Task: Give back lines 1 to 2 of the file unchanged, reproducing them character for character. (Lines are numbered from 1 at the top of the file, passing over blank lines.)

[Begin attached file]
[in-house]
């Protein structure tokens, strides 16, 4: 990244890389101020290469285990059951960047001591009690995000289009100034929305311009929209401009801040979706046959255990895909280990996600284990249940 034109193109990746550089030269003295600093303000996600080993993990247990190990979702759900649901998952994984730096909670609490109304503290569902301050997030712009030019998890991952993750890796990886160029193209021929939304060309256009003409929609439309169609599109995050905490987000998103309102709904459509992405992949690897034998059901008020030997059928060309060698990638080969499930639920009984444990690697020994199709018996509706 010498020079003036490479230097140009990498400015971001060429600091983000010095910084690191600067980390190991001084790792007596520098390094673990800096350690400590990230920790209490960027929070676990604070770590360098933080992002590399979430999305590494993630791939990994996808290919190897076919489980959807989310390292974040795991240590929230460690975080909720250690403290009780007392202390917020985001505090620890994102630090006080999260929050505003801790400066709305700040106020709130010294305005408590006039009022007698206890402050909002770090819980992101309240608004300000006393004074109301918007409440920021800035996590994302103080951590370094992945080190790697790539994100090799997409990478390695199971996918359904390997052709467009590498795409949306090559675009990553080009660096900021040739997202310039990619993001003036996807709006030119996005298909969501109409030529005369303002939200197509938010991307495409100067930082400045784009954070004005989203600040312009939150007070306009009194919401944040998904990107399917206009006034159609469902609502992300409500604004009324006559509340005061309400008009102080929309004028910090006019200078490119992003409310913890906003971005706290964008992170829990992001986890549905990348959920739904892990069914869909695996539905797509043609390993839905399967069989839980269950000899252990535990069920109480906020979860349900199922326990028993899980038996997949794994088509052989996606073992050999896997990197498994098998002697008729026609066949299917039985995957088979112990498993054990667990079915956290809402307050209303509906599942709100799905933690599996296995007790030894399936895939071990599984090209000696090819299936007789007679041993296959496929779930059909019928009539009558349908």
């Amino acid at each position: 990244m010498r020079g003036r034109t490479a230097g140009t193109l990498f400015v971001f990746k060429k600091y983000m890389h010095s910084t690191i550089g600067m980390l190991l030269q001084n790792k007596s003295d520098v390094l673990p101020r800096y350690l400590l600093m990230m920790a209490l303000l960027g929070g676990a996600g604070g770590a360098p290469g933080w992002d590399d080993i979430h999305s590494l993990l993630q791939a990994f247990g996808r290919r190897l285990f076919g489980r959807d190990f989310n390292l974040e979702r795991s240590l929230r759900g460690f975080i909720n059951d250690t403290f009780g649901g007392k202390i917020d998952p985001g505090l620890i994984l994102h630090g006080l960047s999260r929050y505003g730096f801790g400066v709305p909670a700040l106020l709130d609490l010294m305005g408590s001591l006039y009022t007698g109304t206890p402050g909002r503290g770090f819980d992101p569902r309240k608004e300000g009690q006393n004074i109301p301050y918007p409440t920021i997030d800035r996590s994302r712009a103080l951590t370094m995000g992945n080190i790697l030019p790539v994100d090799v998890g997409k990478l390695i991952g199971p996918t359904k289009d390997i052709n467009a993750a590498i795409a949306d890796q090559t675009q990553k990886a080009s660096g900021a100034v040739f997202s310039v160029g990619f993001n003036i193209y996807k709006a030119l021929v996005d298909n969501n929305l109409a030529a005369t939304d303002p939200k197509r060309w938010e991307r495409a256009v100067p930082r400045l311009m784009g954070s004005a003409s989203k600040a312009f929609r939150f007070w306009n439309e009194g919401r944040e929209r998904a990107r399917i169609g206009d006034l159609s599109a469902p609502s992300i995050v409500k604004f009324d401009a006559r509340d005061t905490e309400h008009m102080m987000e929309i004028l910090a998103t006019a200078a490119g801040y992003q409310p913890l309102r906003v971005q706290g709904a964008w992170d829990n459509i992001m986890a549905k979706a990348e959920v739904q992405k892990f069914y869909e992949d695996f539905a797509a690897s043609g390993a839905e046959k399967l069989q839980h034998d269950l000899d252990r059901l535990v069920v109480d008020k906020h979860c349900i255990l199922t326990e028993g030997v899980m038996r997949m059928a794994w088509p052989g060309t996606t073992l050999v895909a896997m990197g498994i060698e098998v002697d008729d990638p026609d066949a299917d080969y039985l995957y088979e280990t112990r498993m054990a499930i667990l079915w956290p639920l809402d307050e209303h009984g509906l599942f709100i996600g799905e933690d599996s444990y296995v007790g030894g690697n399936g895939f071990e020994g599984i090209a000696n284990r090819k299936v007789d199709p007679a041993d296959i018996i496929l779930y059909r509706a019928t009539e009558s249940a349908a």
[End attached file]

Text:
[in-house]
């Protein structure tokens, strides 16, 4: 990244890389101020290469285990059951960047001591009690995000289009100034929305311009929209401009801040979706046959255990895909280990996600284990249940 034109193109990746550089030269003295600093303000996600080993993990247990190990979702759900649901998952994984730096909670609490109304503290569902301050997030712009030019998890991952993750890796990886160029193209021929939304060309256009003409929609439309169609599109995050905490987000998103309102709904459509992405992949690897034998059901008020030997059928060309060698990638080969499930639920009984444990690697020994199709018996509706 010498020079003036490479230097140009990498400015971001060429600091983000010095910084690191600067980390190991001084790792007596520098390094673990800096350690400590990230920790209490960027929070676990604070770590360098933080992002590399979430999305590494993630791939990994996808290919190897076919489980959807989310390292974040795991240590929230460690975080909720250690403290009780007392202390917020985001505090620890994102630090006080999260929050505003801790400066709305700040106020709130010294305005408590006039009022007698206890402050909002770090819980992101309240608004300000006393004074109301918007409440920021800035996590994302103080951590370094992945080190790697790539994100090799997409990478390695199971996918359904390997052709467009590498795409949306090559675009990553080009660096900021040739997202310039990619993001003036996807709006030119996005298909969501109409030529005369303002939200197509938010991307495409100067930082400045784009954070004005989203600040312009939150007070306009009194919401944040998904990107399917206009006034159609469902609502992300409500604004009324006559509340005061309400008009102080929309004028910090006019200078490119992003409310913890906003971005706290964008992170829990992001986890549905990348959920739904892990069914869909695996539905797509043609390993839905399967069989839980269950000899252990535990069920109480906020979860349900199922326990028993899980038996997949794994088509052989996606073992050999896997990197498994098998002697008729026609066949299917039985995957088979112990498993054990667990079915956290809402307050209303509906599942709100799905933690599996296995007790030894399936895939071990599984090209000696090819299936007789007679041993296959496929779930059909019928009539009558349908």